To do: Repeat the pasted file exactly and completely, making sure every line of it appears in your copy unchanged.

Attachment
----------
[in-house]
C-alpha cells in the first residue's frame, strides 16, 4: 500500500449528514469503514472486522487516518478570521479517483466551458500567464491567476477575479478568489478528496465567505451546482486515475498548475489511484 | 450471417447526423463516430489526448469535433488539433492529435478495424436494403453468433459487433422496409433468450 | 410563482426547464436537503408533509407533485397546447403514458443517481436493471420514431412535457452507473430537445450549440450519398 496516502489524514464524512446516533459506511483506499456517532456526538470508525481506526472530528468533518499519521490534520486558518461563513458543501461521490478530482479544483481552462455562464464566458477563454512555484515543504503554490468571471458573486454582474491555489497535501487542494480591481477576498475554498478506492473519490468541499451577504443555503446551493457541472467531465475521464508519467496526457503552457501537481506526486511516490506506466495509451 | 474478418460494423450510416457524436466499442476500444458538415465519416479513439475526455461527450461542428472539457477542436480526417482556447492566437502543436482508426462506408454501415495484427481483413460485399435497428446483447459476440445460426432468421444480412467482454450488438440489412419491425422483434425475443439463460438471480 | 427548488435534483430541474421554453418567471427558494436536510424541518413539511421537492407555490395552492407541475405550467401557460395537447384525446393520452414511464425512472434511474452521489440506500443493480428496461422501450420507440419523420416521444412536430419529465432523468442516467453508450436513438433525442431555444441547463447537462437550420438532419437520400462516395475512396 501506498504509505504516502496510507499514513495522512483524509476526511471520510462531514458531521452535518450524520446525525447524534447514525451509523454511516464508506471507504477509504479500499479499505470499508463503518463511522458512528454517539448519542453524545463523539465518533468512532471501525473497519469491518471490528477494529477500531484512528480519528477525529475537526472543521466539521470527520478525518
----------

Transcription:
[in-house]
C-alpha cells in the first residue's frame, strides 16, 4: 500500500449528514469503514472486522487516518478570521479517483466551458500567464491567476477575479478568489478528496465567505451546482486515475498548475489511484 | 450471417447526423463516430489526448469535433488539433492529435478495424436494403453468433459487433422496409433468450 | 410563482426547464436537503408533509407533485397546447403514458443517481436493471420514431412535457452507473430537445450549440450519398 496516502489524514464524512446516533459506511483506499456517532456526538470508525481506526472530528468533518499519521490534520486558518461563513458543501461521490478530482479544483481552462455562464464566458477563454512555484515543504503554490468571471458573486454582474491555489497535501487542494480591481477576498475554498478506492473519490468541499451577504443555503446551493457541472467531465475521464508519467496526457503552457501537481506526486511516490506506466495509451 | 474478418460494423450510416457524436466499442476500444458538415465519416479513439475526455461527450461542428472539457477542436480526417482556447492566437502543436482508426462506408454501415495484427481483413460485399435497428446483447459476440445460426432468421444480412467482454450488438440489412419491425422483434425475443439463460438471480 | 427548488435534483430541474421554453418567471427558494436536510424541518413539511421537492407555490395552492407541475405550467401557460395537447384525446393520452414511464425512472434511474452521489440506500443493480428496461422501450420507440419523420416521444412536430419529465432523468442516467453508450436513438433525442431555444441547463447537462437550420438532419437520400462516395475512396 501506498504509505504516502496510507499514513495522512483524509476526511471520510462531514458531521452535518450524520446525525447524534447514525451509523454511516464508506471507504477509504479500499479499505470499508463503518463511522458512528454517539448519542453524545463523539465518533468512532471501525473497519469491518471490528477494529477500531484512528480519528477525529475537526472543521466539521470527520478525518